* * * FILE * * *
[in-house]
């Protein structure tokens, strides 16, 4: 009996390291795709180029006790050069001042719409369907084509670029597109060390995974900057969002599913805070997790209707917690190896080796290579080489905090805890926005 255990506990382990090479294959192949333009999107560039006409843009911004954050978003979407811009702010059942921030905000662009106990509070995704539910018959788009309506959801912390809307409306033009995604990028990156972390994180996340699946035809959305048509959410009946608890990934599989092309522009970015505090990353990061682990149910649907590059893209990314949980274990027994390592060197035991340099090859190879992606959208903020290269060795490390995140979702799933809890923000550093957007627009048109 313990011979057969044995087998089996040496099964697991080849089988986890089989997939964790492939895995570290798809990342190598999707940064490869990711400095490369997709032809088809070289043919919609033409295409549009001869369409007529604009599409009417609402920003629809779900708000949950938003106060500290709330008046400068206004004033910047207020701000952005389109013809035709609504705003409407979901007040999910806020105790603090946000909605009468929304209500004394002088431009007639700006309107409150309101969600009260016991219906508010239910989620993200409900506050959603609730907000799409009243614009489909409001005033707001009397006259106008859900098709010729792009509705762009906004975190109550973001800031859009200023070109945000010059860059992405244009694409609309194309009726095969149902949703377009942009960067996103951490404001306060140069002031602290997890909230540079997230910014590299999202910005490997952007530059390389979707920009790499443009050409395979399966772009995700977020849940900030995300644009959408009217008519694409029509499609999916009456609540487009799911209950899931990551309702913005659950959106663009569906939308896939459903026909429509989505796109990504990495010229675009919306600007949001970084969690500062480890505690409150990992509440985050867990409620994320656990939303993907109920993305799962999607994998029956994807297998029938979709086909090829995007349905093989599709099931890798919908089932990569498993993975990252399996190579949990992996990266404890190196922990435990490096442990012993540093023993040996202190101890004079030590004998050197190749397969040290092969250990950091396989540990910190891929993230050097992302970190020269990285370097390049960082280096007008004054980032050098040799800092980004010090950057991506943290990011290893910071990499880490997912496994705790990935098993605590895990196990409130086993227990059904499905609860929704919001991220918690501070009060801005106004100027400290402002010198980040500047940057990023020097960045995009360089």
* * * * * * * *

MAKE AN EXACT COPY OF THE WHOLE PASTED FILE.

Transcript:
[in-house]
């Protein structure tokens, strides 16, 4: 009996390291795709180029006790050069001042719409369907084509670029597109060390995974900057969002599913805070997790209707917690190896080796290579080489905090805890926005 255990506990382990090479294959192949333009999107560039006409843009911004954050978003979407811009702010059942921030905000662009106990509070995704539910018959788009309506959801912390809307409306033009995604990028990156972390994180996340699946035809959305048509959410009946608890990934599989092309522009970015505090990353990061682990149910649907590059893209990314949980274990027994390592060197035991340099090859190879992606959208903020290269060795490390995140979702799933809890923000550093957007627009048109 313990011979057969044995087998089996040496099964697991080849089988986890089989997939964790492939895995570290798809990342190598999707940064490869990711400095490369997709032809088809070289043919919609033409295409549009001869369409007529604009599409009417609402920003629809779900708000949950938003106060500290709330008046400068206004004033910047207020701000952005389109013809035709609504705003409407979901007040999910806020105790603090946000909605009468929304209500004394002088431009007639700006309107409150309101969600009260016991219906508010239910989620993200409900506050959603609730907000799409009243614009489909409001005033707001009397006259106008859900098709010729792009509705762009906004975190109550973001800031859009200023070109945000010059860059992405244009694409609309194309009726095969149902949703377009942009960067996103951490404001306060140069002031602290997890909230540079997230910014590299999202910005490997952007530059390389979707920009790499443009050409395979399966772009995700977020849940900030995300644009959408009217008519694409029509499609999916009456609540487009799911209950899931990551309702913005659950959106663009569906939308896939459903026909429509989505796109990504990495010229675009919306600007949001970084969690500062480890505690409150990992509440985050867990409620994320656990939303993907109920993305799962999607994998029956994807297998029938979709086909090829995007349905093989599709099931890798919908089932990569498993993975990252399996190579949990992996990266404890190196922990435990490096442990012993540093023993040996202190101890004079030590004998050197190749397969040290092969250990950091396989540990910190891929993230050097992302970190020269990285370097390049960082280096007008004054980032050098040799800092980004010090950057991506943290990011290893910071990499880490997912496994705790990935098993605590895990196990409130086993227990059904499905609860929704919001991220918690501070009060801005106004100027400290402002010198980040500047940057990023020097960045995009360089």